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Drink

Lucy Vardøgr

Photo: CJ Sewers, License: N/A

CJ Sewers


Local DJ/electronic producer Lucy Vardøgr represents one half of the heavy-bass thrash DJ duo Blood Eagle, which formed in 2009 when she and fellow DJ/producer Ivar the Boneless discovered that they shared a love for "synthesizers, grindcore and obscure dance music." More recently, Vardøgr and Ivar also formed the nu-disco DJ duo Galactique. Vardøgr also has a solo witch house DJ project called Laser Coffins, and she plays synths in the punk/goth band Ferals. She took time out over the weekend to discuss her various projects with us.

Orlando Weekly: How did you start working with Ivar the Boneless?
Lucy Vardøgr: In 2009, Ivar and I had a mutual friend who he was making music with at the time. Our mutual friend suggested we all hang out together, and we just hit it off. Our friend went on to play guitar in an awesome local band called Abuse, and Ivar and I continued to produce and DJ together.

Three DJ projects and a band is quite an undertaking. How do you juggle all of your projects?
Music has always been a huge part of my life. It's not something I just want to do; it's simply something I have to do. I've had so many miscellaneous projects over the years. I don't really think of it in terms of juggling, it kind of just comes naturally.
Blood Eagle is definitely my main project and focus, but everything I do musically fulfills me in different ways. I love collaborating and playing live music, but I also enjoy having my solo project as a personal outlet and something I can call 100 percent my own creation.

Ferals is a big departure from your other endeavors. How did you become involved with that band?
I've been playing guitar for nearly 10 years now and had a couple bands here and there, but it was never anything serious. My friend Jessica Knight mentioned she wanted to start a band and had already written a bunch of songs, and I thought it would be fun to play live and do something other than stare at a computer screen and monitors for hours on end. I love electronic music, but I'm also heavily influenced and into underground punk and metal bands.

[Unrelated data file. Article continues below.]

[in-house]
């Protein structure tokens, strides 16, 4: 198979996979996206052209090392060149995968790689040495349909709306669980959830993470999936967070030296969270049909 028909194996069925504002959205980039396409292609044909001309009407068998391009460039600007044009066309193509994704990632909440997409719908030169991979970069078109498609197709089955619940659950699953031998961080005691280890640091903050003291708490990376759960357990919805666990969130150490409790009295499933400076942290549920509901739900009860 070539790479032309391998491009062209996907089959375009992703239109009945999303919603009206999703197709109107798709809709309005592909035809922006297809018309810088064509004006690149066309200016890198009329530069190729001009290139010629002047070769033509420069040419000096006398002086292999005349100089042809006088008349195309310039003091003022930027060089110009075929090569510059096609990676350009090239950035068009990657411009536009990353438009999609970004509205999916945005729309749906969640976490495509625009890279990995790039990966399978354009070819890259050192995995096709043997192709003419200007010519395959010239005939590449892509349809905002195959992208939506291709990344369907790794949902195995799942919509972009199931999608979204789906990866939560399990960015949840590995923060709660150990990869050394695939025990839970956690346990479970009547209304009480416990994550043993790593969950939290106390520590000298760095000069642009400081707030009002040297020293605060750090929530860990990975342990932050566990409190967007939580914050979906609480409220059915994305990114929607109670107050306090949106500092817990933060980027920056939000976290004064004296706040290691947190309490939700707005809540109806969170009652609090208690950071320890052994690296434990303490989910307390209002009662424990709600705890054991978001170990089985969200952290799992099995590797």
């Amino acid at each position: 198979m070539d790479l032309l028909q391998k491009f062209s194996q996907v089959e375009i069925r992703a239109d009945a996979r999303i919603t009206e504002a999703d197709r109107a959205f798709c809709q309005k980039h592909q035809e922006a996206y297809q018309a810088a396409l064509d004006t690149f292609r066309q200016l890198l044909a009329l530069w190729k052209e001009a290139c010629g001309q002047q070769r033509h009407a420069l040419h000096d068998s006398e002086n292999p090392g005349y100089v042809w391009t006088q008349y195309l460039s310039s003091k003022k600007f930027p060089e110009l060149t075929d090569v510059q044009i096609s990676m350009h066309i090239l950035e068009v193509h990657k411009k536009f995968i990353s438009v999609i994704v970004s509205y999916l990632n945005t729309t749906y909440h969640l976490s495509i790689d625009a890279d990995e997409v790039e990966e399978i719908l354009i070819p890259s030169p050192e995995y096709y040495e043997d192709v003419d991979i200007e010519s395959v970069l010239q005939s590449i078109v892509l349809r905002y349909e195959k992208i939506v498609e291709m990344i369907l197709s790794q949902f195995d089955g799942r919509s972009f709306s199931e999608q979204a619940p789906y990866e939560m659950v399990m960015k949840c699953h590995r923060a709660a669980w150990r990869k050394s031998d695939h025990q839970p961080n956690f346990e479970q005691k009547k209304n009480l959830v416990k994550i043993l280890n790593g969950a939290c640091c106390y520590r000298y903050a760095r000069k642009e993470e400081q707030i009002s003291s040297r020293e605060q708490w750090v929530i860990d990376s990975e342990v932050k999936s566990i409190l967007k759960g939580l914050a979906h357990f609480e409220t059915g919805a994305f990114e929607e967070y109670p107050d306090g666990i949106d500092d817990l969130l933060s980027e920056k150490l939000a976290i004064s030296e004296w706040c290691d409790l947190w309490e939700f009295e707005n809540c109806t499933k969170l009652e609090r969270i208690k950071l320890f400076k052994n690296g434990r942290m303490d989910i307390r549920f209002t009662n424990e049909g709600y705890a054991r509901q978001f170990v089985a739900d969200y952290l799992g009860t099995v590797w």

Have video games had an impact on the way you think about producing dance music?
Absolutely. I have huge respect for the music composers of the old school platforms like SNES, Sega Genesis, Commodore 64 and Amiga. I enjoy the idea of working within archaic, very strict and minimal capabilities and creating something completely new. Old technology in general fascinates me because its full potential isn't usually discovered before everyone has moved on to the next big thing.

Blood Eagle has a track called "Transvestite Fistfight" – people go crazy when you play it. What's the story behind it?
A couple years ago I saw a news segment about this group of drag queens who attacked the employees at a McDonalds restaurant with a tire iron, their acrylic nails and a "caution wet floor" sign. I think they were probably provoked, but I just thought it was too awesome to not name a song after.

Listen to Blood Eagle at soundcloud.com/bloodeagle or keep up with them at facebook.com/bloodeaglemusic.

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